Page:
Ellen Moody’s blog has recently carried an entry on a book by Winston Graham entitled Poldark’s Cornwall (see http://ellenandjim.wordpress.com/2010/09/19/graham-winstons-poldarks-cornwall/).

In the book Graham writes about three types of historical novel: Ellen summarises….

He divides the kind into three types: those which use actual historical personages as chief characters (I Claudius); second where historical personages are substantial figures but main characters are fictional (Scott); third where the characters are “entirely, or almost entirely fictitious” (Stevenson, and of course his own; so too Margaret Mitchell I’d say). He says in the literature there is a tendency to rate the first and second types much higher than the third and this is “pretentious rubbish.” Fine novels, works of art, and truths about history occur in all three.

It occurs to me that exactly the same division can be applied to historical mysteries. However I am not at all sure that the ‘rating’ proceeds along the same lines where mysteries are concerned. It would also be my impression that the growth of type one in historical mysteries has been something of a recent development. Now it may be that I quite wrong about this as my reading of historical mysteries has only really developed over the past two or three years (since I started reviewing for rte in fact). Previously I was limited to one or two series – Cadfael or Lindsay Davis’s Falco for instance. My general impression would be that type 2 predominates in the historical mystery world. Although this is fact a large category because the amount of space occupied by ‘real’ characters caries considerably. Indeed in the two series mentioned they play a small part in Cadfael but a much larger one in Falco.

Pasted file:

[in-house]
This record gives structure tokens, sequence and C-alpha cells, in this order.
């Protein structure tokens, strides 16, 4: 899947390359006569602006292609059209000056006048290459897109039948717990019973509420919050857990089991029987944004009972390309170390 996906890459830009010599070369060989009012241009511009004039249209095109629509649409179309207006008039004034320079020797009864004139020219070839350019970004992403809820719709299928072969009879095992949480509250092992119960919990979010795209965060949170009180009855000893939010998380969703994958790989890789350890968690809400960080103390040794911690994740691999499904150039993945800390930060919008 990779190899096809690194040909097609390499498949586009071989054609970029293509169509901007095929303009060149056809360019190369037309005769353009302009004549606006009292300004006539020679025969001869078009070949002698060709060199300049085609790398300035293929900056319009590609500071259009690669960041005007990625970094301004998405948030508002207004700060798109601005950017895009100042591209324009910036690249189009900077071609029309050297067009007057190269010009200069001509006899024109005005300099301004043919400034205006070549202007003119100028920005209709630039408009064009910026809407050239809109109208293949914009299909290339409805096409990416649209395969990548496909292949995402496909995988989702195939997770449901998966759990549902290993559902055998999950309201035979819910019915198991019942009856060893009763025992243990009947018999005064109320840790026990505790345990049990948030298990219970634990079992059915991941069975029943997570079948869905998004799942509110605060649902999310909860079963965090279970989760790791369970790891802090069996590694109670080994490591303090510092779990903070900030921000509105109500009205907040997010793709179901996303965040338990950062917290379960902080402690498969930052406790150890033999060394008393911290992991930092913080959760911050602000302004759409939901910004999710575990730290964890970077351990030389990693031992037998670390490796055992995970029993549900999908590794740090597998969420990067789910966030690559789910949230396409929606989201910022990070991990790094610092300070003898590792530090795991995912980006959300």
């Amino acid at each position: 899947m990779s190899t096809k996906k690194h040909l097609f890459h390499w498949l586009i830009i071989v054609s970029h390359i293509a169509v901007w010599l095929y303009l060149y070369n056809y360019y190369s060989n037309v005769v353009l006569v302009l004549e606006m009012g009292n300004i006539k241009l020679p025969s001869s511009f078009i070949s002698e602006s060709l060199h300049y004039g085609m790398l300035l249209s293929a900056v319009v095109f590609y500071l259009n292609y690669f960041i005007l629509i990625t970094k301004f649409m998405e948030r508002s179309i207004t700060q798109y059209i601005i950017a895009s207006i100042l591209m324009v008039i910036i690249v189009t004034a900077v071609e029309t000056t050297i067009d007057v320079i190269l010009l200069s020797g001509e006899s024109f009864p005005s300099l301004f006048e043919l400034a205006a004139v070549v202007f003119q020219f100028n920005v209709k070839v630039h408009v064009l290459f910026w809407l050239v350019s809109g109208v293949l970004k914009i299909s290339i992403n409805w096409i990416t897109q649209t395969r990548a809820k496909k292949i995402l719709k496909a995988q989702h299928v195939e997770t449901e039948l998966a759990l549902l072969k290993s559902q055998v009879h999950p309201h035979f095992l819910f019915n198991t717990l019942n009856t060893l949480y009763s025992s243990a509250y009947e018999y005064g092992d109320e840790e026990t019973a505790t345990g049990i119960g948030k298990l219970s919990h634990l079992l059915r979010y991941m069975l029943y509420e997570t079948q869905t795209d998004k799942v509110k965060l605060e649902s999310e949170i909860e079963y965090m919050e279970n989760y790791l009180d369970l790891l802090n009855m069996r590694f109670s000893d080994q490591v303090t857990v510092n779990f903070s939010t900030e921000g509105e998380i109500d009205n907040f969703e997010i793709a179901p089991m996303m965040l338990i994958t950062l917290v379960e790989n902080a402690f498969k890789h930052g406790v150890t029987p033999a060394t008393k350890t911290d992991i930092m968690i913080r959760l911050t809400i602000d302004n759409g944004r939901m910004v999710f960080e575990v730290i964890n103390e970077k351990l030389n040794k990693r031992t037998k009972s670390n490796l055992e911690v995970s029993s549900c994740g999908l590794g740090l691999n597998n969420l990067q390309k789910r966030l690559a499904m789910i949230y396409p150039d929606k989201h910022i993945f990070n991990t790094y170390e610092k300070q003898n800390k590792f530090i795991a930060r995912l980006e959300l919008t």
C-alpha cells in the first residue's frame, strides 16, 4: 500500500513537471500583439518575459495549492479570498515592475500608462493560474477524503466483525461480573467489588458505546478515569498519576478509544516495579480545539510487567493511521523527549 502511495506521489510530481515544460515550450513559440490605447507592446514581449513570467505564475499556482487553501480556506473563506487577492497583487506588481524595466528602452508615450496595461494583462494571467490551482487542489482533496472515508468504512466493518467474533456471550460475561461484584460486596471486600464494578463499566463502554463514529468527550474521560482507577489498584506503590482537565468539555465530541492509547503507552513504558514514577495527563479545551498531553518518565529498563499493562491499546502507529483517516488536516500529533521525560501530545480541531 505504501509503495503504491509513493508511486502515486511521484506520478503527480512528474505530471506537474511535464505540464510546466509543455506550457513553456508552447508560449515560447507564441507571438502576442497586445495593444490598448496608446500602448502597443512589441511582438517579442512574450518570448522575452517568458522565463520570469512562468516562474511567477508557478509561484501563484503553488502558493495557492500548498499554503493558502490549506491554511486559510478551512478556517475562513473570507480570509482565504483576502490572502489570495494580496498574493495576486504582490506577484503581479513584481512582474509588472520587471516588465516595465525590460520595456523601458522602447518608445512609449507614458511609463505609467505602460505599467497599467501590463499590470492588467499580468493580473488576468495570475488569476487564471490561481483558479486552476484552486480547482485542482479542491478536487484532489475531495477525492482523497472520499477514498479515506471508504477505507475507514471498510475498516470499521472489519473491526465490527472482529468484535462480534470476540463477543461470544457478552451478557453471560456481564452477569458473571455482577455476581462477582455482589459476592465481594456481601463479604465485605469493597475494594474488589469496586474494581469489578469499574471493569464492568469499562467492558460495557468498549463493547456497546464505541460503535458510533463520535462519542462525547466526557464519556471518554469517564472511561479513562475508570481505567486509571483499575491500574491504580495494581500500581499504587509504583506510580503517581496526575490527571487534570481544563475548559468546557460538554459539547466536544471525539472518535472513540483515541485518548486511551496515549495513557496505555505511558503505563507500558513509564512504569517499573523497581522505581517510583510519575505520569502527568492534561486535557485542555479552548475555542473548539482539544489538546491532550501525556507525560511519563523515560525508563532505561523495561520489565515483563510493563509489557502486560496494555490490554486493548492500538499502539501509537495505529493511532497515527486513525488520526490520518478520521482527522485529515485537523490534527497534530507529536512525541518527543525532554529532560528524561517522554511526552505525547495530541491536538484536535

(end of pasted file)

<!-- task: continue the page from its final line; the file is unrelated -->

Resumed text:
A fourth category would be the use of fictional characters; the considerable number of Sherlock Holmes continuations, pastiches, parodies, speculations etc.  probably making up the vast bulk of these.

I have read example of all three kinds in 2010. To me the most surprising success is that in category 1 where I think Carol McCleary’s use of Nellie Bly has been a revelation to me.

But it is as another way of thinking about historical mysteries that I find Graham’s categorisation helpful. I would welcome thoughts from those more widely read than myself in the sub-genre however, in particular on whether there is any connection between the categories and the type of mystery which results.